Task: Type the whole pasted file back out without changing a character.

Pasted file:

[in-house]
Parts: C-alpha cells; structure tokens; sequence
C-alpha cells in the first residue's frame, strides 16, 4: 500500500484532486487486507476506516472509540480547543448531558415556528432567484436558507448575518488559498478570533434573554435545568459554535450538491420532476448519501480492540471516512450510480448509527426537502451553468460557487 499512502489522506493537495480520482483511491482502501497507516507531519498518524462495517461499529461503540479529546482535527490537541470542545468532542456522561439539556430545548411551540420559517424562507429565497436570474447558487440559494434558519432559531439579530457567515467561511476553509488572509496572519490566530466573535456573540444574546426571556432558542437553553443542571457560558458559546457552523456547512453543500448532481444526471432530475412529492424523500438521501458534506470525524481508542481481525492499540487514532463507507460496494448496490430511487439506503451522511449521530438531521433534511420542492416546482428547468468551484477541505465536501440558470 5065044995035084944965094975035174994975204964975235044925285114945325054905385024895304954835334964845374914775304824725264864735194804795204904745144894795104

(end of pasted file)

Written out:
[in-house]
Parts: C-alpha cells; structure tokens; sequence
C-alpha cells in the first residue's frame, strides 16, 4: 500500500484532486487486507476506516472509540480547543448531558415556528432567484436558507448575518488559498478570533434573554435545568459554535450538491420532476448519501480492540471516512450510480448509527426537502451553468460557487 499512502489522506493537495480520482483511491482502501497507516507531519498518524462495517461499529461503540479529546482535527490537541470542545468532542456522561439539556430545548411551540420559517424562507429565497436570474447558487440559494434558519432559531439579530457567515467561511476553509488572509496572519490566530466573535456573540444574546426571556432558542437553553443542571457560558458559546457552523456547512453543500448532481444526471432530475412529492424523500438521501458534506470525524481508542481481525492499540487514532463507507460496494448496490430511487439506503451522511449521530438531521433534511420542492416546482428547468468551484477541505465536501440558470 5065044995035084944965094975035174994975204964975235044925285114945325054905385024895304954835334964845374914775304824725264864735194804795204904745144894795104